… and, if I’m to be fair… it’s also me. A relationship is always a two-way street, right? At least that’s what my mother told me…
Can you imagine a life without Twitter? I can.
I’m not sure I could have said that just a few years ago but it’s becoming easier and easier to not only imagine it but also, perhaps, desire it.
The first customer of anything that you build that you are eventually planning on selling is you. If this sounds kind of obvious that’s because… well… it is.
But the longer I’ve been building stuff and the longer I’ve been around the more I realize that most people don’t do this well (or at all). Most people start with a hypothesis about other people and then work backwards from there.
If you’re a technologist then you can’t help but critique and/or criticize any new technology or piece of software that you encounter.
In fact, you don’t have to be a technologist to have an opinion about technology and the apps that you use every single day. The ubiquity of software products has made everyone an “expert” in some way, shape, or form.
Here are 3 parenting principles that my wife and I talk about more than others:
These clearly aren’t unique and, I imagine, are universally shared with every parent on the planet.
I’ve been blogging for a long time and for a while I really cared about stats and I really cared about how many visits and pageviews and comments and social shares that were happening in and around the blog.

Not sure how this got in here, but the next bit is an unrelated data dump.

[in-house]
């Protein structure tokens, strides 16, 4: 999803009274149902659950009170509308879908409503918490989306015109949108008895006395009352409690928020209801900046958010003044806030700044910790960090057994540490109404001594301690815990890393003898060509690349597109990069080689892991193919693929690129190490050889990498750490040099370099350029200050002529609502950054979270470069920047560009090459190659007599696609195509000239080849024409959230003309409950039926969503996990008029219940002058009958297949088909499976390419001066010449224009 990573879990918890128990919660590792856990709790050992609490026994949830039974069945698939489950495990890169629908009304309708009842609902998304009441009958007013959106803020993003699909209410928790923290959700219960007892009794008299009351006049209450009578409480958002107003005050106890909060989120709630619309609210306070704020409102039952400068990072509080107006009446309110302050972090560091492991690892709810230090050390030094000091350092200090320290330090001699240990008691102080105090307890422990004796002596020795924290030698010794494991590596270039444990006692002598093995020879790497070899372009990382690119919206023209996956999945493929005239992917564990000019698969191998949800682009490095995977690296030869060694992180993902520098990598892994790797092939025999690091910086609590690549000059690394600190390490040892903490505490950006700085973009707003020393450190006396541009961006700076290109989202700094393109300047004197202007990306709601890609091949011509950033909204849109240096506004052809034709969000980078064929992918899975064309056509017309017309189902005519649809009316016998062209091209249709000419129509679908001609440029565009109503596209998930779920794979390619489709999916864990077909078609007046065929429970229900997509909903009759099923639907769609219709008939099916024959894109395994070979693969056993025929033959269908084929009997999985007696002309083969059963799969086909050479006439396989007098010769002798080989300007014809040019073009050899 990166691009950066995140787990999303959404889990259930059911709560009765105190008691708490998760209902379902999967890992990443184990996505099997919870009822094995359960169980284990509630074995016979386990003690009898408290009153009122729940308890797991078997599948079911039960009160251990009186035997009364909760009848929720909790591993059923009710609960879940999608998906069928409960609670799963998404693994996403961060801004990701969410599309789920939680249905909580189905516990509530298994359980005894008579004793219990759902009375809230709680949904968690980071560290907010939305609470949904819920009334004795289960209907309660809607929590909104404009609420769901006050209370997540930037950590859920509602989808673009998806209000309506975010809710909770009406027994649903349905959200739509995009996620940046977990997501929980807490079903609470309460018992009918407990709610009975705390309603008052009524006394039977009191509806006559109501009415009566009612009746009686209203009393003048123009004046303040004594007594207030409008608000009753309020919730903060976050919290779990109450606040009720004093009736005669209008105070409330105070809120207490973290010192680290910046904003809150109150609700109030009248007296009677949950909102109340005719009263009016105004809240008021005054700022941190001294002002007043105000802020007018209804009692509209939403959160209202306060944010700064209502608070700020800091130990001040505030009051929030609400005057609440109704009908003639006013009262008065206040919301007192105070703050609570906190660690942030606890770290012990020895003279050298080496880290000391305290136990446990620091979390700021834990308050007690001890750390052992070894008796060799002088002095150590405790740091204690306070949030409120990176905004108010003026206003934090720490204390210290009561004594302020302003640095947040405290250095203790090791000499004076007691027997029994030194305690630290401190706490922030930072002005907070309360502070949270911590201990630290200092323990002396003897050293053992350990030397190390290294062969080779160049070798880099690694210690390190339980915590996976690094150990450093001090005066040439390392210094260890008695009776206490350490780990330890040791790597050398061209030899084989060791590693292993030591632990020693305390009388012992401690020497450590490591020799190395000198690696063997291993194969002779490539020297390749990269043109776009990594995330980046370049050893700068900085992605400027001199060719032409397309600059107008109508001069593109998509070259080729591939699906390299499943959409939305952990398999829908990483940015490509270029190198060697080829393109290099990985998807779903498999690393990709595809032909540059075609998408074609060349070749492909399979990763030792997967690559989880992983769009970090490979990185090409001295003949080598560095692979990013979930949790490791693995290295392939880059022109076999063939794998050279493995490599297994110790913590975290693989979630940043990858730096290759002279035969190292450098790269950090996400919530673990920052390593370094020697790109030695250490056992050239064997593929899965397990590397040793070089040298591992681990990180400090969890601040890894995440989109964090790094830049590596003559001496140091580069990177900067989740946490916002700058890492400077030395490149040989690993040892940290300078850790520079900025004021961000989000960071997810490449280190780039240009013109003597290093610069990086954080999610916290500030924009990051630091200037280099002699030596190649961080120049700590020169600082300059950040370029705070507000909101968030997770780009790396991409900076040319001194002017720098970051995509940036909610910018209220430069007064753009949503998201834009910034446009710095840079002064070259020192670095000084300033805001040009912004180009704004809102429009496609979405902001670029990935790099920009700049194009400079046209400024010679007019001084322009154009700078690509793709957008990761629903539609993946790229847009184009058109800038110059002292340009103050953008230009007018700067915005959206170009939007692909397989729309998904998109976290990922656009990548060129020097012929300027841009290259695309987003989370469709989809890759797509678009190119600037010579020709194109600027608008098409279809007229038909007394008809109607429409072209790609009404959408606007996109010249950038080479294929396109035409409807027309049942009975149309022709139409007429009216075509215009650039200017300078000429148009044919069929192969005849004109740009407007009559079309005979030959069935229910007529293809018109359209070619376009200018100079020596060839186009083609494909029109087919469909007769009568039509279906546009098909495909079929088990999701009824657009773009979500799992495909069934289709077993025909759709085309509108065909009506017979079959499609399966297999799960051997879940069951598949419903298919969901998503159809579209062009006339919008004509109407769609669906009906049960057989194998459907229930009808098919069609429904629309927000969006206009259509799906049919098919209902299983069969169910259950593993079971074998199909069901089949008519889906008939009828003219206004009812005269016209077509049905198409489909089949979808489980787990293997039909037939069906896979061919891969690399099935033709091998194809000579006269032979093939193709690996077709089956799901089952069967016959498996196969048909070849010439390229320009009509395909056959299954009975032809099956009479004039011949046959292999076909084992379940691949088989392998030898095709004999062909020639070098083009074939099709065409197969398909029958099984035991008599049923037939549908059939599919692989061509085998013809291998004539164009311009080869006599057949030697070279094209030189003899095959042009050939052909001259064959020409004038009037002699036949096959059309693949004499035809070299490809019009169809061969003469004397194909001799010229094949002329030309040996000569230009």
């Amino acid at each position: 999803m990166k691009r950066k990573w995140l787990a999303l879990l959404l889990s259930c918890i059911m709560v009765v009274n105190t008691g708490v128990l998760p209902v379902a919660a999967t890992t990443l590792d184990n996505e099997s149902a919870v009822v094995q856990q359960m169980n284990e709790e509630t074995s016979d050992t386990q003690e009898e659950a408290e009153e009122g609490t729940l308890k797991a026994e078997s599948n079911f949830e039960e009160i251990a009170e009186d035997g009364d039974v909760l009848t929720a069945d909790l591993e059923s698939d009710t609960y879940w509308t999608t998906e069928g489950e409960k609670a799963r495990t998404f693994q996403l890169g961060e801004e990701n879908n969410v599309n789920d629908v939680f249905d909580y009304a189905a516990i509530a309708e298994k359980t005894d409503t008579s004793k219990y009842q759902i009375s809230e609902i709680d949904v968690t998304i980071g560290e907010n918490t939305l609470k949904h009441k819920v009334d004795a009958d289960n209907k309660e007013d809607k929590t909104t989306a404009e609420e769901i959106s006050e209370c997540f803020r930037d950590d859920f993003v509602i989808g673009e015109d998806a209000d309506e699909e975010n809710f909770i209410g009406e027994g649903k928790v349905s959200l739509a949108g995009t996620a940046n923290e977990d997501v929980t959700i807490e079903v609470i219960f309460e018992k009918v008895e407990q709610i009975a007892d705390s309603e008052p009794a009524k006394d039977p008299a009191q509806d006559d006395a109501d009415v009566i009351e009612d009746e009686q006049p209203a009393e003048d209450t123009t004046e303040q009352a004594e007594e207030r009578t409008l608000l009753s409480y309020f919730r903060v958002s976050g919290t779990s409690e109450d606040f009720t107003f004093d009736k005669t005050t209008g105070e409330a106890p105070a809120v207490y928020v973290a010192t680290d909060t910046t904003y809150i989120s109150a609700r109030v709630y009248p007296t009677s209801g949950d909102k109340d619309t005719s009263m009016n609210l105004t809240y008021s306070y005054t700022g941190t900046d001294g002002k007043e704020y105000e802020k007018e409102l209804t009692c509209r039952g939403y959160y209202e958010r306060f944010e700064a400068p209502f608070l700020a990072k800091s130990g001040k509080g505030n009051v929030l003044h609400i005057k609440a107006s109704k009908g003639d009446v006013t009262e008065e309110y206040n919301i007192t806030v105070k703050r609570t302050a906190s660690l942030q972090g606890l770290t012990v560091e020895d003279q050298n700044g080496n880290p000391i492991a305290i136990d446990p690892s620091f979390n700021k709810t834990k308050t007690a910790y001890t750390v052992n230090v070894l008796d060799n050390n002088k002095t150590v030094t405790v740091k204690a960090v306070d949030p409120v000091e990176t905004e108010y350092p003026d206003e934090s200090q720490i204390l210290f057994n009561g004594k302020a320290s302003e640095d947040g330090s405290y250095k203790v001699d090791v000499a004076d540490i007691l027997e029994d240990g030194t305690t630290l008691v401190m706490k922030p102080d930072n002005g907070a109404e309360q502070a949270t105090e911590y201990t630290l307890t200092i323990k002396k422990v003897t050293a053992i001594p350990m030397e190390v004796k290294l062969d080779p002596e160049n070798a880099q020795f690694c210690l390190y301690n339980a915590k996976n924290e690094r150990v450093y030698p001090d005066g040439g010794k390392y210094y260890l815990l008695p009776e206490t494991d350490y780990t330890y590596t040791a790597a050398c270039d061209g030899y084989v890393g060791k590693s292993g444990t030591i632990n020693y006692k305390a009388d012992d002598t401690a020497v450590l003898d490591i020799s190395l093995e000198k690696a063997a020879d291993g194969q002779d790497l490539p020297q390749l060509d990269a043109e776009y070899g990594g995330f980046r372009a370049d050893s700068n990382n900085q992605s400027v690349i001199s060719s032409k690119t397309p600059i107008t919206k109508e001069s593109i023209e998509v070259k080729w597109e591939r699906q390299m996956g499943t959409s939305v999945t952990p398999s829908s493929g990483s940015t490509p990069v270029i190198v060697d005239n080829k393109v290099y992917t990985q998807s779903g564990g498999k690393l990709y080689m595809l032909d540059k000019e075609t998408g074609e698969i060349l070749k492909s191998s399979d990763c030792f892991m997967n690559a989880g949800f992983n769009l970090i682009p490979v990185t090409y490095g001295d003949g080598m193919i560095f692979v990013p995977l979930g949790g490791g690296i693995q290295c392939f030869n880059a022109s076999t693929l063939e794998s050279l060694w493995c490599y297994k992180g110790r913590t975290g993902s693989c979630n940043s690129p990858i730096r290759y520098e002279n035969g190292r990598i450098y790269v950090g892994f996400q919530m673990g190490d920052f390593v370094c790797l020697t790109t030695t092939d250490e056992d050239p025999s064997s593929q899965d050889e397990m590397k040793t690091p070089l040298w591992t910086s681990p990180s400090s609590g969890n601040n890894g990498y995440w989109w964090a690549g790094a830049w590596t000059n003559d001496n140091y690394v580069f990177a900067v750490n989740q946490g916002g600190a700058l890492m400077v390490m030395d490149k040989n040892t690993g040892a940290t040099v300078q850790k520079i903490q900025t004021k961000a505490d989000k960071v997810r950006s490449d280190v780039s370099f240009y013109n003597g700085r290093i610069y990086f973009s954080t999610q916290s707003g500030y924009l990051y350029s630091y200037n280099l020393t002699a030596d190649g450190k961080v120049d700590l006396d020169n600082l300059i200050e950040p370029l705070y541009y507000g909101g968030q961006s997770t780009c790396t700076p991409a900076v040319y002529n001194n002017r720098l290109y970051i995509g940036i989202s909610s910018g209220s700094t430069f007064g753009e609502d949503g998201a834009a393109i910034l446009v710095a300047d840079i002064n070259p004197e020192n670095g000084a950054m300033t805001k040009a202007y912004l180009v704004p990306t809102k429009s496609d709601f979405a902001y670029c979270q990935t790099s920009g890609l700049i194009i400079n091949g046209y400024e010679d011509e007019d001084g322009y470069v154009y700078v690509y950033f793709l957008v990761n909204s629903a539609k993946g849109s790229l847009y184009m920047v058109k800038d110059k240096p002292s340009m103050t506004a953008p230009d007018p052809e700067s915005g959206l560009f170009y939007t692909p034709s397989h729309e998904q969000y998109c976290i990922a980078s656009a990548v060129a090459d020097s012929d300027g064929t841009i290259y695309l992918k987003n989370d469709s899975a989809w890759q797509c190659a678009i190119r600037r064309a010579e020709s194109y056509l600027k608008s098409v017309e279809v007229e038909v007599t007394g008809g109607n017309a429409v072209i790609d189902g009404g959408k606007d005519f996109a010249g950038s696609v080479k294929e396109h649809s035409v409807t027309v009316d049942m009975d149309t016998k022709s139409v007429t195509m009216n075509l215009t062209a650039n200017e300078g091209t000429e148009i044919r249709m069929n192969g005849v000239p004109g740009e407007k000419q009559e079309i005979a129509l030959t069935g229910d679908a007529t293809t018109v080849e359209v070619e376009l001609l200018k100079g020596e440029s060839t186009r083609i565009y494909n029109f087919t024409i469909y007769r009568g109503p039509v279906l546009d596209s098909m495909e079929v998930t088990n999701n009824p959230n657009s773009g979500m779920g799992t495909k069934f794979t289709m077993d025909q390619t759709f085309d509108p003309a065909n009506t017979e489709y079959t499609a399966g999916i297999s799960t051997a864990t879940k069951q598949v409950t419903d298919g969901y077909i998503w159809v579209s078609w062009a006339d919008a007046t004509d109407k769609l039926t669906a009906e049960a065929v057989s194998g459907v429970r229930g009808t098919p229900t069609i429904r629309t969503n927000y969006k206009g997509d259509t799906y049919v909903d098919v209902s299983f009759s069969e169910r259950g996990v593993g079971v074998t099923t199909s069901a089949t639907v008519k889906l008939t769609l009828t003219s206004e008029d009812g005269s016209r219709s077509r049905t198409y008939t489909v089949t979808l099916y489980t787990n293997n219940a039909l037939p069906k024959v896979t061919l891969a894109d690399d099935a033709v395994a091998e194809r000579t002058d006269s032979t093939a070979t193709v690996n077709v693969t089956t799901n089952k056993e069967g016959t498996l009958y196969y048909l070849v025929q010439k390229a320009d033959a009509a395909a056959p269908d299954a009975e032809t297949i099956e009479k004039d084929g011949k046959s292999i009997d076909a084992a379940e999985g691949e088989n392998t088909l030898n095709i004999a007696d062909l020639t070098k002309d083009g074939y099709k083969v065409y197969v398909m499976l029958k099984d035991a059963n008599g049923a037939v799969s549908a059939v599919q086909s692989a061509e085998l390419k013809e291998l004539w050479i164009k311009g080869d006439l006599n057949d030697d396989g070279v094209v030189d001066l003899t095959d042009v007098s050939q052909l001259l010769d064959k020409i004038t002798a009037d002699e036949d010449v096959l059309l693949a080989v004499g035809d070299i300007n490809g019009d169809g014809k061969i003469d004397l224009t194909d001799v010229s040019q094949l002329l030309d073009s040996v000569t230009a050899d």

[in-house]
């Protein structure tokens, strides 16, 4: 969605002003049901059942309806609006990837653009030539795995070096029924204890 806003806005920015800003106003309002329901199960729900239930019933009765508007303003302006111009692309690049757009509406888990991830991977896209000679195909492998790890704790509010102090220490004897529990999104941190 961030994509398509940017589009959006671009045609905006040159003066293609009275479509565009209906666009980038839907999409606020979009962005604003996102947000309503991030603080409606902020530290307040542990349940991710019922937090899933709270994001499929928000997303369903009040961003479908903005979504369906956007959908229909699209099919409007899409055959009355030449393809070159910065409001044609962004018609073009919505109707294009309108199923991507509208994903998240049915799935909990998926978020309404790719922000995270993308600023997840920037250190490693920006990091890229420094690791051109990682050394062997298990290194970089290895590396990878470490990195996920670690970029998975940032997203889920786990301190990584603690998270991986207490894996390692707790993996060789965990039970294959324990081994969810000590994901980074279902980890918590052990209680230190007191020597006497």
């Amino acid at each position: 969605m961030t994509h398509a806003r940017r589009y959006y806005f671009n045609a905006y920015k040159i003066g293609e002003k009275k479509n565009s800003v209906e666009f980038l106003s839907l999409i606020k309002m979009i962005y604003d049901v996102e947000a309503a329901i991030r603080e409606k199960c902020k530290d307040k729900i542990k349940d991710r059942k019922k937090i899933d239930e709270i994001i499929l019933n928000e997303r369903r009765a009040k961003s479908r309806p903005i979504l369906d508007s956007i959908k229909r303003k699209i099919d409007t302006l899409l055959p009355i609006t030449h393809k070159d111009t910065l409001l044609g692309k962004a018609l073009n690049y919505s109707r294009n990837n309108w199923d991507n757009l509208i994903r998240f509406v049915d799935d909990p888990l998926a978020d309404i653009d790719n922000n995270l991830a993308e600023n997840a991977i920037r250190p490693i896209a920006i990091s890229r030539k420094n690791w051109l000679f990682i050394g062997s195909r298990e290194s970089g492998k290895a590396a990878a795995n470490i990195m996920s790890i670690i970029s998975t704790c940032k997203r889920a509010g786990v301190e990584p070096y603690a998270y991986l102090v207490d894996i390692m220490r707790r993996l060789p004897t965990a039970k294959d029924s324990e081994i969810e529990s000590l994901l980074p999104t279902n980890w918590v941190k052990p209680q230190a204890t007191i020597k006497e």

And, for a time, it was good… but I quickly became obsessed and overwhelmed with having to not only manage those figures but also to engage with the never-ending struggle to make them grow.
I wrote this post about management potential that’s gotten a lot of eyeballs in the past month or so. As with most things, I didn’t think much of it when I published it but it’s been a highly-read and most-shared blog post of this year.
Funny how that happens.
It’s been a bit more than 3 years, to be exact, but someone had asked me recently for more specifics on how I get things “done” and I remembered that a big part of my process and schedule is eating healthy and daily exercise.
In fact, since committing myself to a categorically-different lifestyle than the one that I had previously lived I’ve managed to maintain it, iterate, and improve it.
Love this via Gapingvoid:
You are one you. There’s no difference between work you, personal brand you, home you, gym you — you are a single person, comprised of many elements.
I am loving the current series of Dilbert cartoons that are being produced right now because they speak deeply to my own personal process of coming up with projects to work on.
Some of these projects stay “indie” – small personal projects that may or may not produce any revenue (and that’s not the ultimate goal, ever) while others actually give birth to larger ventures.